The Bookworm Critique

By Christopher Hilton; Published by Haynes
by Mark Glendenning,

Click here to buy this book The loss of any star in their prime invariably prompts a flood of dodgy biographies and 'tributes'. We saw it after John Lennon was killed. We saw it after the death of Kurt Cobain. And we saw it after the 1994 San Marino Grand Prix. Most books of this kind are B-Grade at best - hastily and insincerely written, usually by somebody with no real interest in the individual whose life is being recorded, and padded out with zillions of the most poignant photos available.

It is partly for this reason that I approached 'Ayrton Senna: As Time Goes By' with so much apprehension. My other cause for concern was that Christopher Hilton is not among my favourite Formula One authors - while his books are always informative, I feel that he has a tendency to be a bit melodramatic in his writing, and maybe even a little patronising on occasion. Hilton has written a number of books about Senna in the past, and I have to admit that his latest offering sees me proven wrong. 'As Time Goes By' is by far one of the best driver biographies to have been produced in the past few years.

Senna's years in Formula One have already been exhaustively documented. But in writing 'As Time Goes By', Hilton has shifted the emphasis to the rest of Senna's life: the prologue to his F1 years - growing up in Brazil, the early years spent racing in England; and the epilogue - the aftermath of Imola.

This is a strong book on several fronts, but the backbone of the whole thing is the quality of the research. Hilton has apparently left no stone unturned in his effort to build a picture of who Senna was as a person, what motivated him, and what set him apart from his opponents.

As far as possible, the author has tried to find people who were connected to Senna during various stages of his life, and allowed them to describe their experiences with him. This can sometime be a little dangerous - it is easy to fill a book with waffle from people who barely knew the biographer's subject, but are determined to make the most of some tenuous association with the person from years ago. In this case though, it works exceptionally well. Virtually everybody that Hilton spoke to had something interesting to say, and the end result provides the reader with a great opportunity to develop some understanding of how Senna's mind worked.

Also great are the extra bits and pieces of paraphernalia from Senna's early years that Hilton has reproduced in the book. Included among these are circuit maps, record sheets, contracts, and an assortment of other bits and pieces. Material such as this is brilliant - the study of such documents can tell the reader so much more than an extra chapter or two would have been able to. They also help to bring the narrative to life. Reading about a particular contract from Senna's karting days, for example, is interesting. But being able to see it - the terms and conditions, the odd typo, Senna's signature (from the days when he signed his name as 'Ayrton Senna da Silva') is something else altogether. This is possibly just me getting over-excited, but I felt that this stuff was almost worth the purchase price alone.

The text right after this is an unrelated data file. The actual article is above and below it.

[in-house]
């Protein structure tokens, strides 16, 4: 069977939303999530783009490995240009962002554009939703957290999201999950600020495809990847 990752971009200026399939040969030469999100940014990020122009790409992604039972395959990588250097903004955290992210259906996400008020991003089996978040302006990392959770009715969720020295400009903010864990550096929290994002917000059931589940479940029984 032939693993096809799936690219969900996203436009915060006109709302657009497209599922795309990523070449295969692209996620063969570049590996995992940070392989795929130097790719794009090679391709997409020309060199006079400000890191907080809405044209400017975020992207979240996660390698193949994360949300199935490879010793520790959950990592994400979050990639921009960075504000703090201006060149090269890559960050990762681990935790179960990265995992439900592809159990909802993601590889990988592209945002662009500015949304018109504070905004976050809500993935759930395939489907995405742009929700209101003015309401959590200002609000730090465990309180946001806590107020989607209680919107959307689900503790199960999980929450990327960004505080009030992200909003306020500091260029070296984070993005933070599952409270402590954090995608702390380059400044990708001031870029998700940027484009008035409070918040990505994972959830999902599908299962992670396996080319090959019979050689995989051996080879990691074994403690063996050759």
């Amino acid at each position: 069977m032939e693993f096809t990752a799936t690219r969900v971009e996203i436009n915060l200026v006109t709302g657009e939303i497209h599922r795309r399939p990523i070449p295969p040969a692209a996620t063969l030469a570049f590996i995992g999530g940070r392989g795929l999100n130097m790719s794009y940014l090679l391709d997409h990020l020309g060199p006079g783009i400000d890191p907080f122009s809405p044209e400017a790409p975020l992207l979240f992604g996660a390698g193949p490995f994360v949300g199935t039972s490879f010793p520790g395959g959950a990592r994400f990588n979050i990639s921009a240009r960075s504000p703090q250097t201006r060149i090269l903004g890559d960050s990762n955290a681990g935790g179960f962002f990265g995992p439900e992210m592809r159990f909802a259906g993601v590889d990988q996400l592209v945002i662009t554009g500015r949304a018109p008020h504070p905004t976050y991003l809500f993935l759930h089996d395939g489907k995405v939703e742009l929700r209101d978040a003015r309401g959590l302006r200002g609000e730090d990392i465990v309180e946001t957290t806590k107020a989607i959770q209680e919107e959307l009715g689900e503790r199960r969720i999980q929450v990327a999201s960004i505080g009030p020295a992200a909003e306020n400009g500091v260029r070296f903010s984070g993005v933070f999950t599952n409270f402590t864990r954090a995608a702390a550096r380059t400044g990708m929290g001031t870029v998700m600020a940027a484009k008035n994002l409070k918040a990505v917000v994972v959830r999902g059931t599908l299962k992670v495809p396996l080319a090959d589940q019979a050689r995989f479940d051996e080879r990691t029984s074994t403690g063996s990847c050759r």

The shockwaves after Imola 1994 took years to subside. Indeed, motor racing as a whole is still dealing with the events of one of the blackest weekends in its history. Formula One and its worldwide following had to come to terms with the loss of one of its brightest lights, a process made even more prolonged and painful by the manslaughter charges that were laid against principal members of the Williams team. For the next couple of years, magazines were saturated with reports about steering columns, safety cars, debris on the track, and regulation changes. To describe the whole mess in a succinct and accessible manner must have been a monumentally difficult, but Hilton has pulled it off superbly. This is particularly true of the way in which the author compares the prosecution and defence interpretations of Senna's crash at Tamburello.

Also worthy of note is the way Hilton deals with the accident itself. Starting from the moment that Senna crossed the start/finish line to begin that vital lap, the author breaks the incident down into sections, each of which describes, hundredth by hundredth of a second, what Senna's car was doing at that precise moment. It is done without any real fuss - the crash is not sensationalised, nor is it milked for cheap emotional appeal. That is not to say that it is not moving - it most certainly is. Hilton somehow manages to keep his account of the approaching impact incredibly informative and interesting, while maintaining a huge degree of sensitivity and respect.

'Ayrton Senna: As Time Goes By' is a brilliantly informative and insightful biography of the multiple World Champion. While Hilton's respect and admiration for Senna is evident throughout the book, he refrains from indulging in any form of hero-worship. Senna's flaws are as evident as his positive qualities. Such even-handedness carries across to other aspects of the book, too - the description of the manslaughter trial is an excellent example of this. This book will undoubtedly become a prized text for Formula One historians of the future. In the meantime, it is a highly recommended reading for any Formula One fan, Senna devotee or not. I don't give star ratings to the books that are reviewed in this column; but if I did, 'As Time Goes By' would get lots of them.

Mark Glendenning© 1999 Atlas Formula One Journal.
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